Ohio cropland values increased in 2012 and are expected to continue on an upward trend in 2013, despite drought, an Ohio State University Extension expert says.
Ohio cropland values rose 13.6 percent this year, with bare cropland averaging $5,000 an acre, said Barry Ward, production business management leader for OSU Extension. Ward, citing statistics from the Ohio Agriculture Statistics Service, expects the trend to continue next year, with “projected budgets for Ohio’s primary crops for 2013 showing the potential for strong profits.”
This is true, he said, despite the 2012 drought that devastated growers and producers across the country, particularly in the Midwest, including Ohio.
“We’re expecting the potential for profitability (next year) with corn looking like it will be king again,” Ward said. “We’ll have farmers with strong balance sheets, which will drive land values as well. With those strong balance sheets in spite of the drought, many farmers will continue to be in the land buying mode.”
Ward spoke Dec. 3 during the kickoff of the Ohio State University College of Food, Agricultural, and Environmental Sciences’ 2013 Agricultural Policy and Outlook series. The event initiates a series of county meetings to be held statewide next year. Dates and times for the meetings will be announced later.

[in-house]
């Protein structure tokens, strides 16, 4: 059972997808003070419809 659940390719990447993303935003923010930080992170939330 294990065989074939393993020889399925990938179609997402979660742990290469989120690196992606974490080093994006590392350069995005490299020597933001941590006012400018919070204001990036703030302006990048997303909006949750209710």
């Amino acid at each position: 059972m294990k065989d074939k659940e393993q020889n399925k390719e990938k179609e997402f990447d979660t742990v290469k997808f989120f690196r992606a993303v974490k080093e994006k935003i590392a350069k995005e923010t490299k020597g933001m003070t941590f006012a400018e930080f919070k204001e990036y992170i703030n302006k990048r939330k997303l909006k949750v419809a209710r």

The Dec. 3 event featured presentations from experts from the college's Department of Agricultural, Environmental and Development Economics (AEDE), who discussed issues the food and agricultural community should expect in 2013, including information on policy changes, key issues and market behavior with respect to farm, food and energy resources, and the environment.
Because of the moderate to severe drought conditions many growers experienced, profit margins were highly variable, said Ward, who is also an AEDE assistant Extension professor.
But crop insurance indemnities will alleviate some of the revenue shortfalls and financial stress, he said, noting that the last five-year period has resulted in “some of the most profitable years in the last 50 years of crop production.”
“With many dollars and buyers chasing farmland, it isn’t surprising to see land values increase substantially in 2012,” Ward said. “Crop profitability along with low interest rates have been the primary drivers in the run-up in cropland values.”
Depending on land production capabilities, returns to land are projected to be $204 to $489 per acre for Ohio corn next year, he said. Returns to land for soybeans are projected to be $102 to $295, with returns to land for wheat projected at $122 to $288.